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Open Access Publications from the University of California

Coronary Heart Disease Risk and Risk Perception in Korean Immigrants with Type 2 Diabetes

  • Author(s): Choi, Sarah
  • Advisor(s): Rankin, Sally
  • et al.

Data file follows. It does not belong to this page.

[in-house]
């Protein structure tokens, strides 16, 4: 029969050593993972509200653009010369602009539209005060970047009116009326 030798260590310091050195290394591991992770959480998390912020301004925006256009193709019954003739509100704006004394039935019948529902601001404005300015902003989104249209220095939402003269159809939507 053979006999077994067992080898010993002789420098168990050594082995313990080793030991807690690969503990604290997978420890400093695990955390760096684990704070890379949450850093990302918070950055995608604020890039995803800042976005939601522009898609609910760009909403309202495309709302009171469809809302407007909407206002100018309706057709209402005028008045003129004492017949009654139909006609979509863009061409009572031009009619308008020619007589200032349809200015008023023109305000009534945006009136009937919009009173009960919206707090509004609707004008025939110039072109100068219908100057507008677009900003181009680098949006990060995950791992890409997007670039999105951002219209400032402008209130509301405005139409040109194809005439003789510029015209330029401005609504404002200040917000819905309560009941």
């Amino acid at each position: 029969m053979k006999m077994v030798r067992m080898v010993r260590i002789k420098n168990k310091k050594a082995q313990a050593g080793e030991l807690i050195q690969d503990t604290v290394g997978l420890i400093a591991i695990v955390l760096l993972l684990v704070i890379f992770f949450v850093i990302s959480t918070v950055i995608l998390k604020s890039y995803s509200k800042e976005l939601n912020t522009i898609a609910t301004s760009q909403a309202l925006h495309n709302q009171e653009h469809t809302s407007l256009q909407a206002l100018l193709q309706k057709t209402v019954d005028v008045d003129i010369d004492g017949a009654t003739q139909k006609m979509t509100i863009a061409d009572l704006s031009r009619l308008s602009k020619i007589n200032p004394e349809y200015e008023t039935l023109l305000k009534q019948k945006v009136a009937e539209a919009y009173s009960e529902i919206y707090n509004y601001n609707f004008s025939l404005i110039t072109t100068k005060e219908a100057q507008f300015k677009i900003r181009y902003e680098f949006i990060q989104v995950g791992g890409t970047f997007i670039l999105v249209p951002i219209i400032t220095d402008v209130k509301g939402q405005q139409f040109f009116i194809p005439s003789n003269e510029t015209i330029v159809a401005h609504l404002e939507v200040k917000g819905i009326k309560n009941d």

Background: Perceived risk is a predictor for adopting risk-reducing behaviors. Despite the rising incidence of type 2 diabetes in Korean immigrants and their increased risk of coronary heart disease (CHD) associated with diabetes, little is known about the level of CHD risk perception and risk factor control in this group. Purpose: 1) Describe the level of coronary heart disease (CHD) risk perception and risk factors; 2) examine factors associated with CHD risk perception; 3) describe glucose control status; and 4) examine determinants of glucose control in Korean immigrants with type 2 diabetes. Methods: A cross-sectional descriptive study design was used. Data were collected from a community sample of 143 Korean adults with type 2 diabetes, aged 30 to 80 years old. Participants completed questionnaires and submitted to a finger stick blood test for glycosylated hemoglobin (HbA1c), cholesterol panel, and anthropometric measures. Multiple regression analyses were conducted to evaluate factors influencing CHD risk perception and glucose control in Korean immigrants with type 2 diabetes. Findings: Perception of CHD risk among participants was low. Most (76.9%) perceived their risk to be the same or lower than their peers in the general population. According to American Diabetes Association (ADA) guidelines, CHD risk- factor control was suboptimal. More than half had uncontrolled blood pressure and higher low density lipoprotein cholesterol (55% and 53.6% respectively) than the target goal. CHD knowledge had a significant positive effect and self-reported general health had a significant negative effect on the perception of CHD risk. The mean HbA1c level was 7.6 % (SD = 1.5; range = 5.6 to 12.5). Less than half of the participants (41.3%) met the ADA's goal of less than 7%. Roughly 22% of variance in HbA1c levels was explained by a linear combination of family diet support, acculturation, body mass index (BMI), waist-to-hip ratio (WHR), the duration of diabetes, the number of diabetic medications, age, gender, and education (R² = 0.223, F[9,133] = 4.24; p < .0001). In the final model, family diet support, age, WHR, the duration of diabetes, and the number of diabetic medications determined glucose control.

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